Study Furthers Understanding of Links Between Sarcoidosis and IBD

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by Steve Bryson PhD |

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sarcoidosis and IBD

People with coexisting sarcoidosis and inflammatory bowel disease (IBD) have higher in-hospital rates of respiratory failure, but lower colon surgery rates and gut penetrating disease, than those with IBD alone, a large-scale patient record analysis found. 

The authors recommended more genetic and clinical studies to better understand the interaction between sarcoidosis and IBD. 

The analysis was described in the study, “Sarcoidosis is associated with lower risks of penetrating disease and colectomy in hospitalized patients with inflammatory bowel disease,” published in the journal JGH Open.

Sarcoidosis is a disease characterized by an over-active immune system that triggers the formation of small clumps of inflammatory cells called granulomas in different organs, including the lungs, liver, heart, bones, muscles, and digestive tract (gut). 

There is increasing evidence supporting a link between sarcoidosis and IBD, in which the two most common forms are Crohn’s disease and ulcerative colitis. Crohn’s disease presents as inflamed areas throughout the digestive tract, commonly in the small bowel, whereas ulcerative colitis is inflammation and ulceration within the colon and rectum.

However, little is known about a real-world clinical connection between these two conditions. 

To investigate further, a team of researchers at Rutgers New Jersey Medical School analyzed patient records in the Nationwide Inpatient Sample (NIS) database, the largest all-payer inpatient database in the U.S.

Information on adults ages 18–90 was collected if they were hospitalized with both sarcoidosis and IBD, or IBD alone (comparison group).

The primary outcomes analyzed included length of hospital stay, in-hospital mortality, treatments, and disease-related complications.

In total, the team identified 3,995 IBD patients diagnosed with coexisting sarcoidosis, of whom 2,500 had Crohn’s disease and 1,495 had ulcerative colitis. Records for an equal number of patients with IBD alone were collected.Participants with sarcoidosis and IBD had an average age of 54.5, of whom  64.8% were women.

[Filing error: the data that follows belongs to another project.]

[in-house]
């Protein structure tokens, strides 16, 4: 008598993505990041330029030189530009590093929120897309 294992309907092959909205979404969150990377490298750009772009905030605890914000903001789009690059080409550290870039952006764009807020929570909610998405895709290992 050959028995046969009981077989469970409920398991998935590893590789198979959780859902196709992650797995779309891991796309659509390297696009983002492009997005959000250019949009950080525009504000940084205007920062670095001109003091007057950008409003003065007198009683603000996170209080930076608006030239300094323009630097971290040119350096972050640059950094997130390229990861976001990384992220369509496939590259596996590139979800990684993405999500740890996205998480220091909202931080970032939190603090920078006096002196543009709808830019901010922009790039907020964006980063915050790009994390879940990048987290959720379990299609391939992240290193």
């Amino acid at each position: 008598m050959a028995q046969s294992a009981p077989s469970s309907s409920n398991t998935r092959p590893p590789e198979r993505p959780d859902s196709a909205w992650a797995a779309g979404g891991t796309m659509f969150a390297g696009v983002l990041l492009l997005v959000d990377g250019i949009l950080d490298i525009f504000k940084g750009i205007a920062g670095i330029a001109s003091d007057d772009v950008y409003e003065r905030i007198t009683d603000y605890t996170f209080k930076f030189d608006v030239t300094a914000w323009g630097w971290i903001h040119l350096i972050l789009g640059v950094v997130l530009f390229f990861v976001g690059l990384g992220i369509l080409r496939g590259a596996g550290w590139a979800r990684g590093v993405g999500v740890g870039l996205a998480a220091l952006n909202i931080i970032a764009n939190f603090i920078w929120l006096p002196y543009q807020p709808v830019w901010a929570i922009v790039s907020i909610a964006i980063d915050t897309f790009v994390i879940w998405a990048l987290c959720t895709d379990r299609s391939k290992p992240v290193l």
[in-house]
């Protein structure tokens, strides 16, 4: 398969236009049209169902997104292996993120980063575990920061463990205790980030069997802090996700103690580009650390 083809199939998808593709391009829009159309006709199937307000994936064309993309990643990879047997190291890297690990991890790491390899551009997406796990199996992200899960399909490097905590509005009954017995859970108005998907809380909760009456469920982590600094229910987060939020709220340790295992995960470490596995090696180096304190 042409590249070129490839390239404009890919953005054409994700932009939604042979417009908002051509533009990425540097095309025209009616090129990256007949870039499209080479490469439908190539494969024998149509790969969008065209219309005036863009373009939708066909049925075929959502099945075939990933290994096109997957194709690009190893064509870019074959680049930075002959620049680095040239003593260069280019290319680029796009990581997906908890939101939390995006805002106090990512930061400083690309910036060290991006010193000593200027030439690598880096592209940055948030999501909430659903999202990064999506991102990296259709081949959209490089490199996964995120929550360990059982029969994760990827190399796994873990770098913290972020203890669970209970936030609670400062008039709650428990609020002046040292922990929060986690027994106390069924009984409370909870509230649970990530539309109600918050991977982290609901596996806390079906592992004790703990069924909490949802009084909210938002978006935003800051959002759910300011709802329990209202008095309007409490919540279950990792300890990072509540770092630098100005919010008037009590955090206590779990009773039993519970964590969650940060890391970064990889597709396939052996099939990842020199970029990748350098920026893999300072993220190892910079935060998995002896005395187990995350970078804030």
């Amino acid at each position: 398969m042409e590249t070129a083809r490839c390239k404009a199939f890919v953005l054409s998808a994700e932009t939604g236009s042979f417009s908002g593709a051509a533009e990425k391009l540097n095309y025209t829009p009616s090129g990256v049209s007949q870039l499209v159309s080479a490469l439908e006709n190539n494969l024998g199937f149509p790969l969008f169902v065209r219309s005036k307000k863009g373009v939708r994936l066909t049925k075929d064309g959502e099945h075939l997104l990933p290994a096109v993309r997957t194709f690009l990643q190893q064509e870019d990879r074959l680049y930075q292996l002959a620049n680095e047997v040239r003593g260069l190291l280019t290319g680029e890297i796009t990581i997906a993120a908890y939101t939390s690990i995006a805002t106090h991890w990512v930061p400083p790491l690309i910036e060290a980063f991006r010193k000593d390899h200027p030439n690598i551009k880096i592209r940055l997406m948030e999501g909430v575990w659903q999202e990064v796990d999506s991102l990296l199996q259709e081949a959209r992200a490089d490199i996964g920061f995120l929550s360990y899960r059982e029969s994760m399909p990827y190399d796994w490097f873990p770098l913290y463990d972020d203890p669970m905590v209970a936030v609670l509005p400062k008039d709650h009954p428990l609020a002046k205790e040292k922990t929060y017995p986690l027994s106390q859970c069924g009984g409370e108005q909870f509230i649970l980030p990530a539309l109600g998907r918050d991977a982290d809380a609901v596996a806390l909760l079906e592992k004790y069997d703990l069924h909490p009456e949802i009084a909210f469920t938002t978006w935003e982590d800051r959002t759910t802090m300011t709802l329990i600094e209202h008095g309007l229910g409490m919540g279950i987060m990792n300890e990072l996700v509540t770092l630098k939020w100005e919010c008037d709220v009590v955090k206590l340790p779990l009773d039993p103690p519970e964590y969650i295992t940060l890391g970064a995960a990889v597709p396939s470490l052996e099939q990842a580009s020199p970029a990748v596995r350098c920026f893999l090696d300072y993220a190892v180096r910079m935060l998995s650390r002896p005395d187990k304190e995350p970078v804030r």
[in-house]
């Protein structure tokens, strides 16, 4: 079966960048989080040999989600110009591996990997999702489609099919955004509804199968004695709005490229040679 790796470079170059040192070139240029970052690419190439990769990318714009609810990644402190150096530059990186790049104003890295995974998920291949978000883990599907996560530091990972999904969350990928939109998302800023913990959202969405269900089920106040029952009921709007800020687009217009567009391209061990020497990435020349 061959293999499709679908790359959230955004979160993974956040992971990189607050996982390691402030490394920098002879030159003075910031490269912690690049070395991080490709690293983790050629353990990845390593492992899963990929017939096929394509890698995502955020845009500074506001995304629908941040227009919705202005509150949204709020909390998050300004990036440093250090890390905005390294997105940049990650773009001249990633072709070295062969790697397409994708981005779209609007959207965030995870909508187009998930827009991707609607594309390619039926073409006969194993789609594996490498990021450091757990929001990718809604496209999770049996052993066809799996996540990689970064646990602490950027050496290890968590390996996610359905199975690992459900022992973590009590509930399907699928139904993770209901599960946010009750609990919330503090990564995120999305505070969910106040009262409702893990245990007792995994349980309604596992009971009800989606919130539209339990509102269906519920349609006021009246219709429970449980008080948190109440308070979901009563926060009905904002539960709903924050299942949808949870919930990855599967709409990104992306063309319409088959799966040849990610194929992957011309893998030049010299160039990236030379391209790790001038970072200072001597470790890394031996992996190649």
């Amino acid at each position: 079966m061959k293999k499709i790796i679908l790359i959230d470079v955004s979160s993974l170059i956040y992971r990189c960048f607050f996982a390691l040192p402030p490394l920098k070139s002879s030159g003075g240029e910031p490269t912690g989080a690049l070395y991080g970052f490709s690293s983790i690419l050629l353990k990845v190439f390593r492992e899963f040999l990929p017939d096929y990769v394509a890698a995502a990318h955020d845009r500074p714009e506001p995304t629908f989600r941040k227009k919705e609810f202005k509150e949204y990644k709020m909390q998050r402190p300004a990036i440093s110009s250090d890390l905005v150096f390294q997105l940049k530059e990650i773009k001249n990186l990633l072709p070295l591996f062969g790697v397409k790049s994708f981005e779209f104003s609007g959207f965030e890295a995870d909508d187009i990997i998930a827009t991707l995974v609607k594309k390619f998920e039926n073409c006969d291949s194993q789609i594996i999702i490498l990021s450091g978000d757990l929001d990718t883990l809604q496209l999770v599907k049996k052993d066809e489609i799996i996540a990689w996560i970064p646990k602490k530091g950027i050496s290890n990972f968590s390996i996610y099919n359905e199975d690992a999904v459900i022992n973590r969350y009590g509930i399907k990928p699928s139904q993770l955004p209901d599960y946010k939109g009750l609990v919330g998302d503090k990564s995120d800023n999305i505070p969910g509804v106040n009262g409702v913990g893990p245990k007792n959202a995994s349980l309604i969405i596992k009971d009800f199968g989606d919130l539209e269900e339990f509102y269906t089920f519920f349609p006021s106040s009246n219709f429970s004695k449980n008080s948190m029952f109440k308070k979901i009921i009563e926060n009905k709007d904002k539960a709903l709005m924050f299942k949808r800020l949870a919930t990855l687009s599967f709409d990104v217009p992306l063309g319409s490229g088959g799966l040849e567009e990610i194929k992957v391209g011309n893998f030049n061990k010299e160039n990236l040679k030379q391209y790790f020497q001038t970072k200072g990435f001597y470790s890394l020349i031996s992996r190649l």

The analysis revealed significantly lower colectomy rates, which is the surgical removal of all or part of the colon, among patients with both conditions, than in those with IBD alone — 2.4% vs. 4.9% in the IBD only group. Patients with sarcoidosis and IBD also had significantly lower rates of penetrating disease (1.8% vs. 5.6% in the IBD-only group); penetrating disease is a condition characterized by the development of gut perforations, abscesses, or abnormal intestinal connections called fistulas.In contrast, people with the two conditions had a higher rate of respiratory failure (8.1%) than those with IBD alone (4.5%). In patients with coexisting conditions, there were non-statistically significant lower rates of hospital mortality, malnutrition, bowel obstruction, and ileostomy (a procedure to connect the bowel to an opening on the skin).

No differences were found between the groups in terms of septic shock rates, acute renal failure, and length of hospital stay.

Statistical analysis taking into account several factors found a significantly higher respiratory failure rate in those with sarcoidosis and IBD, compared to patients with IBD alone, and an association with a significantly lower rate of penetrating disease and colectomy.

A secondary analysis compared subjects with Crohn’s disease and sarcoidosis to those with Crohn’s disease alone. Again, there were lower rates of penetrating disease (2.8% vs. 9%) and colectomy (1.6% vs. 3.8%) in people with sarcoidosis and Crohn’s disease compared to Crohn’s disease alone. 

Furthermore, patients with sarcoidosis and ulcerative colitis had a significantly higher rate of respiratory failure and colectomy, compared to ulcerative colitis alone.

“The association of sarcoidosis with less penetrating disease and colectomy in IBD patients is incompletely understood and not previously reported,” the researchers wrote. 

The authors proposed several explanations, including the possibility that the coexistence of sarcoidosis may impact IB disease subtypes.

“Prospective studies at the genetic and clinicopathological levels will assist in gaining a better understanding of the mechanism of the interaction between IBD and sarcoidosis,” the team concluded.